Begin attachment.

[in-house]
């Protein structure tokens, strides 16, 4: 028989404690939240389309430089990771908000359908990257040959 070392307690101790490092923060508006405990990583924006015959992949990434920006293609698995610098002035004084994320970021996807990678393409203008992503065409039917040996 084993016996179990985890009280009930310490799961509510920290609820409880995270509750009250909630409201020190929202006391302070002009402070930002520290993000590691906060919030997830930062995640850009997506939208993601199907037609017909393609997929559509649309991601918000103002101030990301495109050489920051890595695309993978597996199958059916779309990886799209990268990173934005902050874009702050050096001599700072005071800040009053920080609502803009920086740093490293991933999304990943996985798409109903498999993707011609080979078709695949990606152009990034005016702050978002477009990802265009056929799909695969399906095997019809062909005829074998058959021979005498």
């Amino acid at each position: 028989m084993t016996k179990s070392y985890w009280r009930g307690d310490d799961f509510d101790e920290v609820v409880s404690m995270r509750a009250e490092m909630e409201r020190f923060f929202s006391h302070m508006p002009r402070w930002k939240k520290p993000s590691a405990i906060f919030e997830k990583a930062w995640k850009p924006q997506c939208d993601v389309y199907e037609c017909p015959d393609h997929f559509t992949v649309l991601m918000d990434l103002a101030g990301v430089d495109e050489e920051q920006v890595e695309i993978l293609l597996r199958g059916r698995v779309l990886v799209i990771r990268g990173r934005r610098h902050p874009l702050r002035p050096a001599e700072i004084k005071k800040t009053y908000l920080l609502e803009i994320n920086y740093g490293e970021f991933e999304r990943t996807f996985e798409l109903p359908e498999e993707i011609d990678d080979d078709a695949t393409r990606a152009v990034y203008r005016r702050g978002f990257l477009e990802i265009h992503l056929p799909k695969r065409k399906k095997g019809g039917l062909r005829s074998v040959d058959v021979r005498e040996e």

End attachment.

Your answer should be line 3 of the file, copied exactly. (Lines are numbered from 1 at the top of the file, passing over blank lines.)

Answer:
């Amino acid at each position: 028989m084993t016996k179990s070392y985890w009280r009930g307690d310490d799961f509510d101790e920290v609820v409880s404690m995270r509750a009250e490092m909630e409201r020190f923060f929202s006391h302070m508006p002009r402070w930002k939240k520290p993000s590691a405990i906060f919030e997830k990583a930062w995640k850009p924006q997506c939208d993601v389309y199907e037609c017909p015959d393609h997929f559509t992949v649309l991601m918000d990434l103002a101030g990301v430089d495109e050489e920051q920006v890595e695309i993978l293609l597996r199958g059916r698995v779309l990886v799209i990771r990268g990173r934005r610098h902050p874009l702050r002035p050096a001599e700072i004084k005071k800040t009053y908000l920080l609502e803009i994320n920086y740093g490293e970021f991933e999304r990943t996807f996985e798409l109903p359908e498999e993707i011609d990678d080979d078709a695949t393409r990606a152009v990034y203008r005016r702050g978002f990257l477009e990802i265009h992503l056929p799909k695969r065409k399906k095997g019809g039917l062909r005829s074998v040959d058959v021979r005498e040996e």